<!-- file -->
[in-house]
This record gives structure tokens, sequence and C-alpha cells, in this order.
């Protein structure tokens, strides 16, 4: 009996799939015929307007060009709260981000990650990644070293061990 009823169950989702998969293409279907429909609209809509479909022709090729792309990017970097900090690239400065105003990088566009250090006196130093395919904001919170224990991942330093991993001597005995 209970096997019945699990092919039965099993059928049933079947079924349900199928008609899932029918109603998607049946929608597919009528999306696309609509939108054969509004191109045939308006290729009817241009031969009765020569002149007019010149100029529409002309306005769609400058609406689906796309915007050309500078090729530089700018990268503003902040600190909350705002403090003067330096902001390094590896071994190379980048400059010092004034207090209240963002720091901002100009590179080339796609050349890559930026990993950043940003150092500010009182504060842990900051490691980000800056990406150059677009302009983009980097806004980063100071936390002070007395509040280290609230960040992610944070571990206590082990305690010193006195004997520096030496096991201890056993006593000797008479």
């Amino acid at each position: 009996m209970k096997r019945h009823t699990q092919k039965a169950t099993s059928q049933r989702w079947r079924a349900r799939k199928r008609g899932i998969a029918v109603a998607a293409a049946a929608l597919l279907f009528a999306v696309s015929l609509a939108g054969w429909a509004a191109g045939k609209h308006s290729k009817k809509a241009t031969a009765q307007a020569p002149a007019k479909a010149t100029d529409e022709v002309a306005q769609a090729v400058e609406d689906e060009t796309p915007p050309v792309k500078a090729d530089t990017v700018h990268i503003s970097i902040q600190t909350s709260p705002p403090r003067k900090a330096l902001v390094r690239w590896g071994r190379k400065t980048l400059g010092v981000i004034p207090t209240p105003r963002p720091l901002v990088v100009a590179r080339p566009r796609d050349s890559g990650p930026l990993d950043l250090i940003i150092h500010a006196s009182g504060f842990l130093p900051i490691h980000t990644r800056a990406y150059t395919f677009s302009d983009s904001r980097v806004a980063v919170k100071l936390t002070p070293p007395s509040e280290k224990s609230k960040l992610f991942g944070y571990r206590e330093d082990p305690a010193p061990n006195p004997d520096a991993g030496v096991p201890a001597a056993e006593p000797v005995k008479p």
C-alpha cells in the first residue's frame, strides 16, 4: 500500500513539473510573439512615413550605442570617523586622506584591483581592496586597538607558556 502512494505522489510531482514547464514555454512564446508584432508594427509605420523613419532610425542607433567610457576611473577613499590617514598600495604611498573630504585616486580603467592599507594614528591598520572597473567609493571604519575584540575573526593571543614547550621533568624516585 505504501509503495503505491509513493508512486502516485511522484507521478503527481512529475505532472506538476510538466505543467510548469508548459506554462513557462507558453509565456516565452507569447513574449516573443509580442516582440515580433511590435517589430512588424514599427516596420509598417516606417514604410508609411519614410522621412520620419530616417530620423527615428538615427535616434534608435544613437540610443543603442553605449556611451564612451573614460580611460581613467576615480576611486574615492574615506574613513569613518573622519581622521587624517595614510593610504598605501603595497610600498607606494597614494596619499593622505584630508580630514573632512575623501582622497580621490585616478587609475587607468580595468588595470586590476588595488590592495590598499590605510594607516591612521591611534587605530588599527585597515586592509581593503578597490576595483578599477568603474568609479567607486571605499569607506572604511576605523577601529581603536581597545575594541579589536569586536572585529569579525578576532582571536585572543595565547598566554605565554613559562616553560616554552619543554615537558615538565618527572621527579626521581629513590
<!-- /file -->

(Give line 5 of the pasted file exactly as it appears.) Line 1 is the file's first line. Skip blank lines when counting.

C-alpha cells in the first residue's frame, strides 16, 4: 500500500513539473510573439512615413550605442570617523586622506584591483581592496586597538607558556 502512494505522489510531482514547464514555454512564446508584432508594427509605420523613419532610425542607433567610457576611473577613499590617514598600495604611498573630504585616486580603467592599507594614528591598520572597473567609493571604519575584540575573526593571543614547550621533568624516585 505504501509503495503505491509513493508512486502516485511522484507521478503527481512529475505532472506538476510538466505543467510548469508548459506554462513557462507558453509565456516565452507569447513574449516573443509580442516582440515580433511590435517589430512588424514599427516596420509598417516606417514604410508609411519614410522621412520620419530616417530620423527615428538615427535616434534608435544613437540610443543603442553605449556611451564612451573614460580611460581613467576615480576611486574615492574615506574613513569613518573622519581622521587624517595614510593610504598605501603595497610600498607606494597614494596619499593622505584630508580630514573632512575623501582622497580621490585616478587609475587607468580595468588595470586590476588595488590592495590598499590605510594607516591612521591611534587605530588599527585597515586592509581593503578597490576595483578599477568603474568609479567607486571605499569607506572604511576605523577601529581603536581597545575594541579589536569586536572585529569579525578576532582571536585572543595565547598566554605565554613559562616553560616554552619543554615537558615538565618527572621527579626521581629513590